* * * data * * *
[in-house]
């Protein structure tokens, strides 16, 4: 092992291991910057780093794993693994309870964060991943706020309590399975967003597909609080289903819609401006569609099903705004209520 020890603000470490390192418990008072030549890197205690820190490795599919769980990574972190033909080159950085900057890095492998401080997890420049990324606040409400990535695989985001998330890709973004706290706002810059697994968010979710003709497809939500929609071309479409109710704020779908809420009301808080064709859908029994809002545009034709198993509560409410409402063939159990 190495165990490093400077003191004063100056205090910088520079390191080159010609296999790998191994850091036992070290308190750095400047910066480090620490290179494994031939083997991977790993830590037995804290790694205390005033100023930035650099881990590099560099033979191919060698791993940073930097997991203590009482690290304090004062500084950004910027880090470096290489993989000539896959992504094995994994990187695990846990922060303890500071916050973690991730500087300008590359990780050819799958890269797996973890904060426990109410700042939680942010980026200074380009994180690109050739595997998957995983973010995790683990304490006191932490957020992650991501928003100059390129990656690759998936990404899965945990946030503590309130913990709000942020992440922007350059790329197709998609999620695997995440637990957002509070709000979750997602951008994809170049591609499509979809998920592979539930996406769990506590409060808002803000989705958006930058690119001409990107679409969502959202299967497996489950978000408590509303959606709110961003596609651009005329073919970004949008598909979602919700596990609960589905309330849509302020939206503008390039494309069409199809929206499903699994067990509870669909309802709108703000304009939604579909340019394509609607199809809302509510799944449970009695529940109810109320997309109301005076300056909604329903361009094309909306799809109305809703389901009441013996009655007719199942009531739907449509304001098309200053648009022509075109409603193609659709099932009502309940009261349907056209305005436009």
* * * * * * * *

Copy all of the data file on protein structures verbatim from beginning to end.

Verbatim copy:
[in-house]
């Protein structure tokens, strides 16, 4: 092992291991910057780093794993693994309870964060991943706020309590399975967003597909609080289903819609401006569609099903705004209520 020890603000470490390192418990008072030549890197205690820190490795599919769980990574972190033909080159950085900057890095492998401080997890420049990324606040409400990535695989985001998330890709973004706290706002810059697994968010979710003709497809939500929609071309479409109710704020779908809420009301808080064709859908029994809002545009034709198993509560409410409402063939159990 190495165990490093400077003191004063100056205090910088520079390191080159010609296999790998191994850091036992070290308190750095400047910066480090620490290179494994031939083997991977790993830590037995804290790694205390005033100023930035650099881990590099560099033979191919060698791993940073930097997991203590009482690290304090004062500084950004910027880090470096290489993989000539896959992504094995994994990187695990846990922060303890500071916050973690991730500087300008590359990780050819799958890269797996973890904060426990109410700042939680942010980026200074380009994180690109050739595997998957995983973010995790683990304490006191932490957020992650991501928003100059390129990656690759998936990404899965945990946030503590309130913990709000942020992440922007350059790329197709998609999620695997995440637990957002509070709000979750997602951008994809170049591609499509979809998920592979539930996406769990506590409060808002803000989705958006930058690119001409990107679409969502959202299967497996489950978000408590509303959606709110961003596609651009005329073919970004949008598909979602919700596990609960589905309330849509302020939206503008390039494309069409199809929206499903699994067990509870669909309802709108703000304009939604579909340019394509609607199809809302509510799944449970009695529940109810109320997309109301005076300056909604329903361009094309909306799809109305809703389901009441013996009655007719199942009531739907449509304001098309200053648009022509075109409603193609659709099932009502309940009261349907056209305005436009």